Heart Breaks

I was asked recently to write an article for the Open to Hope Foundation.  Open to Hope wanted to know how things like the death and destruction in Oklahoma can trigger tough memories and feelings. www.opentohope.com  This is my response.

As used to my own grief as I am, every time I am aware of another life lost to less than a full life, my heart sinks and breaks again.

I know loss and its hurts.  I have been that puddle in the middle of the floor.  The person whose tears seem like rivers and you cannot see the end.

Now, 17 years later, 17 years after my son, Christopher, was murdered, I stand tall and happy.  I feel hopeful for all my days ahead, and even though I would love Christopher to be with us, I know he never will be.  And yet, happy life trails seem possible and I look forward.

I still get triggered by shootings in the newspaper, massive natural disasters and small children with terminal illnesses.  Add to that hunger, homelessness and war. You can feel very overwhelmed.

And then on top of it; Oklahoma, Boston, Connecticut, New York, New Jersey, Pennsylvania and Colorado (I am sure I am forgetting some others) and the world!  My heart breaks every time another life gets cut short.  It all hurts.

I find myself scanning the newspaper.  Every detail seems too much to take in.  Just knowing that it happened is enough to make me pause.  My thoughts go straight to the families.  I am familiar with this loss, though not exactly, because we are all different and what we experience is different.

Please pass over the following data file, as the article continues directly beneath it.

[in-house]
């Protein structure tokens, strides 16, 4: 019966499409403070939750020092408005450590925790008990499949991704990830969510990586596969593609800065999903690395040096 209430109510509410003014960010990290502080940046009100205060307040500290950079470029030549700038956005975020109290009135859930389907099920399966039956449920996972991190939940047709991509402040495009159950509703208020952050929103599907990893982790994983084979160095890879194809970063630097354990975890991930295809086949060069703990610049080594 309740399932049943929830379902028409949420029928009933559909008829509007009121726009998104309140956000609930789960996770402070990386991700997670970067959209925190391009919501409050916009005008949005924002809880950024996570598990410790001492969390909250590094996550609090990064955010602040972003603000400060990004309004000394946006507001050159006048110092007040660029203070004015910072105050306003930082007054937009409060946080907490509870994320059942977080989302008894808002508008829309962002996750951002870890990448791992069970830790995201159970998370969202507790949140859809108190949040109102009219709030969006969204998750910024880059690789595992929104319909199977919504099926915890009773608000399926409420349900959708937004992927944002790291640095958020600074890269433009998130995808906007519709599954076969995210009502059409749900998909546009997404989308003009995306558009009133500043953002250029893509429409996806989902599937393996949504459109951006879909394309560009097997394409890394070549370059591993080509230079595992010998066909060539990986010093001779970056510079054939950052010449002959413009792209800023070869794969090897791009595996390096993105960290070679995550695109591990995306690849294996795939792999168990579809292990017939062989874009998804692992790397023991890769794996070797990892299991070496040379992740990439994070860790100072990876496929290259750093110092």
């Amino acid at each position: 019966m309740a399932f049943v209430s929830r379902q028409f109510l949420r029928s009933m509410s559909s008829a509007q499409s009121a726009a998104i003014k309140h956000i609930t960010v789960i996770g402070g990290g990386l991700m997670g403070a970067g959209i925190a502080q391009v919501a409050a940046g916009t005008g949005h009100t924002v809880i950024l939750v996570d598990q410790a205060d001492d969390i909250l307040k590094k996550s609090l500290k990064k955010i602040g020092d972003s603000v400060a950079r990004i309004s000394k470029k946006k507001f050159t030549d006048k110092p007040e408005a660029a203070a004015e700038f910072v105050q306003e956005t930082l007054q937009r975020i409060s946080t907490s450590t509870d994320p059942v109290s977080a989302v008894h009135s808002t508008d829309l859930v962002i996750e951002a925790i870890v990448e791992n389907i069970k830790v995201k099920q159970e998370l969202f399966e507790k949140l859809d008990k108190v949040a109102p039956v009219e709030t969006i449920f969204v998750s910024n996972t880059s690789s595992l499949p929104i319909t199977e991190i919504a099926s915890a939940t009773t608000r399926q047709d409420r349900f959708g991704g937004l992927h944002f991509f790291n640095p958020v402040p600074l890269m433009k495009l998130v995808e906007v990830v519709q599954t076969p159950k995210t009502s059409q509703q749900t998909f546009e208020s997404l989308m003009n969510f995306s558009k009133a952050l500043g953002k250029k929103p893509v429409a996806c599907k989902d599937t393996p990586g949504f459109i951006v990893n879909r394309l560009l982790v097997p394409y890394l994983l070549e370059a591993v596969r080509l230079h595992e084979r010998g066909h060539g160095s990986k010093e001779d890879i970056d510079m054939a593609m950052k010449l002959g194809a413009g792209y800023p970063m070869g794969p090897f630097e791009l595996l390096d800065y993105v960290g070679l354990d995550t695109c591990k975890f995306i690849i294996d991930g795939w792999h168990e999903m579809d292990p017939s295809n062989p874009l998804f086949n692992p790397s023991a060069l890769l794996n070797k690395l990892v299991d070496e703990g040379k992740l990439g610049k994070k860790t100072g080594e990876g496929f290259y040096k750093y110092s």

Whenever I read of a loss, I would like to reach out over the miles to each family.  I also know that is not possible.  I have a very busy and full life to live where I am right now. I need to circulate these emotions thorough myself and not let them paralyze me.  At the same time, I do not want to “forget” the journeys these families have been handed without their permission.  I understand being thrown into relationships you did not ask for (the murderer of my son), the changes in your life (a family member missing) and learning to rebuild your changed life.

I add the world and people I don’t know to my prayer list.  I send blessings.  I have a list of people I do know next to my computer.  I sit here a lot and I look over and smile when I see their names.  I send love to help them through the difficulties they are facing.  It is a small step and it makes me feel more connected to their journey.  Gentle small steps every day.



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3 Responses to Heart Breaks

  1. Laura Fletcher, OD says:

    A very heartfelt account of loss through time. It seems your puddle of tears has nourished your spirit.
    Blessings to you always.

  2. Sara says:

    Beautiful. I love your blogs… Each one a treasure. Thank you.

  3. Psychologist Sonja Lyubomirsky calls forgiveness “a shift in thinking” toward someone who has wronged you, “such that your desire to harm that person has decreased and your desire to do him good (or to benefit your relationship) has increased.” Forgiveness, at a minimum, is a decision to let go of the desire for revenge and ill-will toward the person who wronged you. It may also include feelings of goodwill toward the other person. Forgiveness is also a natural resolution of the grief process, which is the necessary acknowledgment of pain and loss. Researchers are very clear about what forgiveness is not:Forgiveness is not the same as reconciliation. Forgiveness is one person’s inner response to another’s perceived injustice. Reconciliation is two people coming together in mutual respect. Reconciliation requires both parties working together. Forgiveness is something that is entirely up to you. Although reconciliation may follow forgiveness, it is possible to forgive without re-establishing or continuing the relationship. The person you forgive may be deceased or no longer part of your life. You may also choose not to reconcile, perhaps because you have no reason to believe that a relationship with the other person is healthy for you.

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